Three Books on Marxist Political Economy (Pt 13)

December 3, 2017

The value of labor power

The value of labor power is determined by the value of the means of subsistence workers must consume to reproduce their labor power. This includes the developing labor powers of their children, who in time will replace them on the labor market. At the minimum, the means of subsistence must enable the workers to live and raise their children in the biological sense.

Like all commodities, means of subsistence have three values. One is their use values necessary for the reproduction of human labor power. Among these are food, shelter and clothing. Second is the amount of (abstract) labor, measured in some unit of time, necessary under the prevailing conditions of production to produce the means of subsistence. Finally, the commodities that go into the value of labor power have a value form or money price, called the wage.

Regardless of the epoch, there is always a quantity of the means of subsistence below which human life cannot be sustained. As we saw last month, industrial capitalists operating in southern India can pay a wage so low that their workers will be unable to buy warm clothing and winter heating while still expecting them to survive biologically. However, industrial capitalists operating in Siberia, Russia, must pay a wage sufficient to allow their workers to purchase a winter coat and pay for heating. Otherwise, the workers will perish.

Even if workers are barely able to survive biologically, they might still not be able to produce children and raise the next generation of workers. So the biologically determined minimum wage must in addition cover the costs of bearing and raising children. These factors establish a level of wages below which the real wage cannot fall for any extended period of time.

If wages were to fall below the level necessary to buy food, the working class would be extinct within a few weeks, and so would the capitalist mode of production. Without workers, surplus value cannot be produced, and without the production of surplus value, there can be no profit, and without profit there can be no capitalism.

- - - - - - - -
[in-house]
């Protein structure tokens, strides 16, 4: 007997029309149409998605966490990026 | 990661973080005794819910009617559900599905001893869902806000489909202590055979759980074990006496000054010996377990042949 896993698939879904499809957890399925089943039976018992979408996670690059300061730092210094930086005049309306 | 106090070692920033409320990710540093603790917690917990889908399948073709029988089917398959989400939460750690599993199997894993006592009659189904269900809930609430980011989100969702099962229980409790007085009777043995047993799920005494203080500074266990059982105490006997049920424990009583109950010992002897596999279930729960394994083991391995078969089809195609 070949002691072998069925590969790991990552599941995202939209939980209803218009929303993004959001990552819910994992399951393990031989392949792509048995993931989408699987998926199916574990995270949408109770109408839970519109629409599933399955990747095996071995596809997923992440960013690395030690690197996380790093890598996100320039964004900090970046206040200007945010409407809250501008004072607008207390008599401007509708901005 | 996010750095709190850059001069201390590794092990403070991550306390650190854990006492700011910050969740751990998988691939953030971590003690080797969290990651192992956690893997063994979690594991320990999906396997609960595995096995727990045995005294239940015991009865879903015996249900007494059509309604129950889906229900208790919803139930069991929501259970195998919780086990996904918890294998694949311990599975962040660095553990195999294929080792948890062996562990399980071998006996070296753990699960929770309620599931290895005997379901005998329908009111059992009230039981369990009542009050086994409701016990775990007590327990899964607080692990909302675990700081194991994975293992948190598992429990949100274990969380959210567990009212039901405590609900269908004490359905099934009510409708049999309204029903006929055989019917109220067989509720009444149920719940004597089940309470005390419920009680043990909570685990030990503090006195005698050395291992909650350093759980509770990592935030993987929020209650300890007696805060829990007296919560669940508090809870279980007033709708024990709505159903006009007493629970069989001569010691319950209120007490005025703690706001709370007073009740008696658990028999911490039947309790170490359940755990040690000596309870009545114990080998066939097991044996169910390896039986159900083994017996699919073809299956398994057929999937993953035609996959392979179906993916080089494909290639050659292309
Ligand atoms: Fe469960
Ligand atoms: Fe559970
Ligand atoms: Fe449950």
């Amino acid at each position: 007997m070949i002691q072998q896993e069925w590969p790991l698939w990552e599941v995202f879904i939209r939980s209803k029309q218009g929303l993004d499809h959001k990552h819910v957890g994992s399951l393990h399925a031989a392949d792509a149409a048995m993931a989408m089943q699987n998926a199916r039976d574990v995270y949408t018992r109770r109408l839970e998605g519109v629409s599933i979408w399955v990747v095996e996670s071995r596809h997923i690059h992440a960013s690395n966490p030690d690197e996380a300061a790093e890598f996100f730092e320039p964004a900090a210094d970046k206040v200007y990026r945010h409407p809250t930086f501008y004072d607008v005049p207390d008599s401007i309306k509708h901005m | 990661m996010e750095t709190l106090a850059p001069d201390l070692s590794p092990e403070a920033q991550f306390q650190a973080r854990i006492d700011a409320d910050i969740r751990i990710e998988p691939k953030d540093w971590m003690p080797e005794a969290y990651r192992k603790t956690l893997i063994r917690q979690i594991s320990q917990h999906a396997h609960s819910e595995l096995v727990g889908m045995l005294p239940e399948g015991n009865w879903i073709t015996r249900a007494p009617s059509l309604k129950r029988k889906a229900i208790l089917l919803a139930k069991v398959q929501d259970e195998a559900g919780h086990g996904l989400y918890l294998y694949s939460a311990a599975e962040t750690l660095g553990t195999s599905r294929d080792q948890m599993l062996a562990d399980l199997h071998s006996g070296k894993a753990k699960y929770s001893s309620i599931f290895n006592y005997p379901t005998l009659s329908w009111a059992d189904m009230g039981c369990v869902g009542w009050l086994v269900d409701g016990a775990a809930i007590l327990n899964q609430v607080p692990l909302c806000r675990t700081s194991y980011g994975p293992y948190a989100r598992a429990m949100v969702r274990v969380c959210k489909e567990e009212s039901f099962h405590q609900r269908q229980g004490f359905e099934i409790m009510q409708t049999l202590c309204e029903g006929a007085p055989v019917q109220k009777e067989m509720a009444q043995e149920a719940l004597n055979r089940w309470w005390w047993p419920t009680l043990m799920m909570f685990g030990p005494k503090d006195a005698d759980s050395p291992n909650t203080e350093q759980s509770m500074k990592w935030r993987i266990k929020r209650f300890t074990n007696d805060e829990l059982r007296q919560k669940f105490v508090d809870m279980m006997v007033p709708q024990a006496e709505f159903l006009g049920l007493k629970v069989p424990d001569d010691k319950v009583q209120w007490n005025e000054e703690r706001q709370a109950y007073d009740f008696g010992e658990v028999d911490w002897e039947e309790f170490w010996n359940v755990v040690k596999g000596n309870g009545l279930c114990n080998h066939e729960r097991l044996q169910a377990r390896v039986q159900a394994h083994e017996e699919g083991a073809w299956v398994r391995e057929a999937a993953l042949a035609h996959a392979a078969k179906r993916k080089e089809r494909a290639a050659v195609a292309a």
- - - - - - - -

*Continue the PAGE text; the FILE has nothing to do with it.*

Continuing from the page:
If bosses paid the workers just enough to maintain the workers’ lives but not enough to raise the next generation of workers, the number of available workers would progressively decline, which would also lead to the extinction of the capitalist mode of production. This biologically determined minimum wage is the level to which capital always attempts to depress the actual wage. In the absence of counter-pressure from the side of the workers, the biologically minimum wage will constitute the actual wage.

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Three Books on Marxist Political Economy (Pt 12)

November 5, 2017

John Smith’s ‘Imperialism in the Twenty-First Century’ (Pt 2)

John Smith’s “Imperialism” is aimed against what Smith calls the “Euro-Marxist” or “orthodox Marxist” tendency. This tendency holds that workers in the U.S., Western Europe, and Japan are often more exploited than workers of the “global South”—previously called the colonial and semi-colonial countries and later the Third World—despite the far higher level of real and money wages in the countries of the “global North.”

Marxists who hold this view rest their case, at least in part, on the following quote from Marx that appears in Chapter 17 of Volume I of “Capital”:

” … it will be found, frequently, that the daily or weekly, &tc., wage in the first [more advanced—SW] nation is higher than in the second, whilst the relative price of labour, i.e., the price of labour as compared both with surplus-value and with the value of the product, stands higher in the second [less advanced—SW] than in the first.”

Marx writing in the sixties of the 19th century is saying that English workers could be more exploited than the wage workers of poorly developed capitalist countries. To fully understand the debate around this question, including John Smith’s stand, it is necessary to delve into value theory in general and the theory of surplus value in particular. In doing this, we will explore many questions in regard to both the nature of contemporary imperialism and value theory.

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Three Books on Marxist Political Economy (Pt 11)

October 8, 2017

John Smith’s ‘Imperialism in the Twenty-First Century’